Existentialist angst with Albert Camus



Following the centenary of Albert Camus’ birth in November, I thought it was only polite to salute The Outsider (L’Etranger) in my latest article for MyFrenchLife. It’s a great book – a slip of a thing really, so not too intimidating to pick up, and the story unravels in seemingly simple, limpid prose. But get further in, and it all becomes oh-so-meaty and discomforting. I hear it’s a rites-of-passage book for angsty teens. Good choice.

Camus’ book has the dubious honour of being the first French novel I ever managed to read in full (for French A Level). It also nearly drove me to despair: about a week before the exam I realised I still didn’t really have a handle on the book and had no clue what to write about. Then an angel named Mrs Lesley Luckhurst came along and suddenly unlocked the text for me, patiently introducing and explaining Camus’ philosophical ideas, his concept of the Absurd and how the book reflects that. It blew my little mind away – we hadn’t done any philosophy at school. I squinted to see things differently. Meursault [the protagonist] is a Christ-like figure? Huh? Understanding dawned slowly, but luckily the muse descended in time for the exam. Thanks, Mrs. L, if you’re reading this – I’d be up for continuing our chats any time.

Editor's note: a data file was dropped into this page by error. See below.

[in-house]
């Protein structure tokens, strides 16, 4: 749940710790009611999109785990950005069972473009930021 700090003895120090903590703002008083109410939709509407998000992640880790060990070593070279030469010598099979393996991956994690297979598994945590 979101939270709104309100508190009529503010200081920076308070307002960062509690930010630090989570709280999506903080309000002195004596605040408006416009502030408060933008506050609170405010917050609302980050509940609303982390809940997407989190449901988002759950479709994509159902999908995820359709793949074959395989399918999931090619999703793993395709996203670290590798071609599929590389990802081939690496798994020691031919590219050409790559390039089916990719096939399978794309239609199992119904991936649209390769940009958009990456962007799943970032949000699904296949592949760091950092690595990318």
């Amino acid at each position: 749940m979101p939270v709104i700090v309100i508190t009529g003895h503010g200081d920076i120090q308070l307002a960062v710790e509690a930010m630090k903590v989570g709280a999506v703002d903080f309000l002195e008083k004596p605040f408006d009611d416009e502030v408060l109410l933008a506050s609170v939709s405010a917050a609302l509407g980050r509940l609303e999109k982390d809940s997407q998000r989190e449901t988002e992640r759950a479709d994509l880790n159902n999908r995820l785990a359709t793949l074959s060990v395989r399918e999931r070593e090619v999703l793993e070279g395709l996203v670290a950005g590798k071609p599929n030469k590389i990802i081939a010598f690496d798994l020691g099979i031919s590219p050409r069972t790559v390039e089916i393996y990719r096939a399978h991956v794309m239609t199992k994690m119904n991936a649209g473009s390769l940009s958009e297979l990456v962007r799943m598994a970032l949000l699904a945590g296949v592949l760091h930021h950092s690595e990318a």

‘Like Dickens, but more political’ – reading Les Mis (or not)

I still haven’t finished Hugo’s Les Misérables – and I started it when I was about 13, in the original French (which was, come to think of it, a bit too ambitious for my pre-GSCE lexicon). I do intend to finish it, really I do – and I should, being such a fan of the musical (and now Tom Hooper’s film). You can read my thoughts on both in this piece I wrote for York-based zine One&Other: http://archive.oneandother.com/articles/les-mis-and-me/

My copy of Les Mis

My neat, unthumbed copy of Les Mis